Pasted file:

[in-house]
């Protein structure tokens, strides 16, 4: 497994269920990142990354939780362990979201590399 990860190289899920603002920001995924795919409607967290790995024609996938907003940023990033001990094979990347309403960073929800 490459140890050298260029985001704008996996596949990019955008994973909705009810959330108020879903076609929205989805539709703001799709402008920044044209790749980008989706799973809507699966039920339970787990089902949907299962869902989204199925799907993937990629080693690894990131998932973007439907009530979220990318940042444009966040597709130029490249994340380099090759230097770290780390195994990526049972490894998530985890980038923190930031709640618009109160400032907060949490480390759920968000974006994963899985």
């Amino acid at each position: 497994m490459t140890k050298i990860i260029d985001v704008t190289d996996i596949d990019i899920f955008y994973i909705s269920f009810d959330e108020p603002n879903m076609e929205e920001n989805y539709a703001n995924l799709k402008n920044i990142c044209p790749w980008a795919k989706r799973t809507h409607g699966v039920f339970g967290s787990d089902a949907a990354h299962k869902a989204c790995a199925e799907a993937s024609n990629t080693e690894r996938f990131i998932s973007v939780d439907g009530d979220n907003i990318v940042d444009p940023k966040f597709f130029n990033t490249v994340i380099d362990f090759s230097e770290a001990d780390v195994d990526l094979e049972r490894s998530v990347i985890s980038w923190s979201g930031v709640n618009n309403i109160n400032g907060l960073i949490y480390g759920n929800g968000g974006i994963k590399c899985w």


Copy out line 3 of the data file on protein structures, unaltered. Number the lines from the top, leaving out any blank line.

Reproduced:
């Amino acid at each position: 497994m490459t140890k050298i990860i260029d985001v704008t190289d996996i596949d990019i899920f955008y994973i909705s269920f009810d959330e108020p603002n879903m076609e929205e920001n989805y539709a703001n995924l799709k402008n920044i990142c044209p790749w980008a795919k989706r799973t809507h409607g699966v039920f339970g967290s787990d089902a949907a990354h299962k869902a989204c790995a199925e799907a993937s024609n990629t080693e690894r996938f990131i998932s973007v939780d439907g009530d979220n907003i990318v940042d444009p940023k966040f597709f130029n990033t490249v994340i380099d362990f090759s230097e770290a001990d780390v195994d990526l094979e049972r490894s998530v990347i985890s980038w923190s979201g930031v709640n618009n309403i109160n400032g907060l960073i949490y480390g759920n929800g968000g974006i994963k590399c899985w």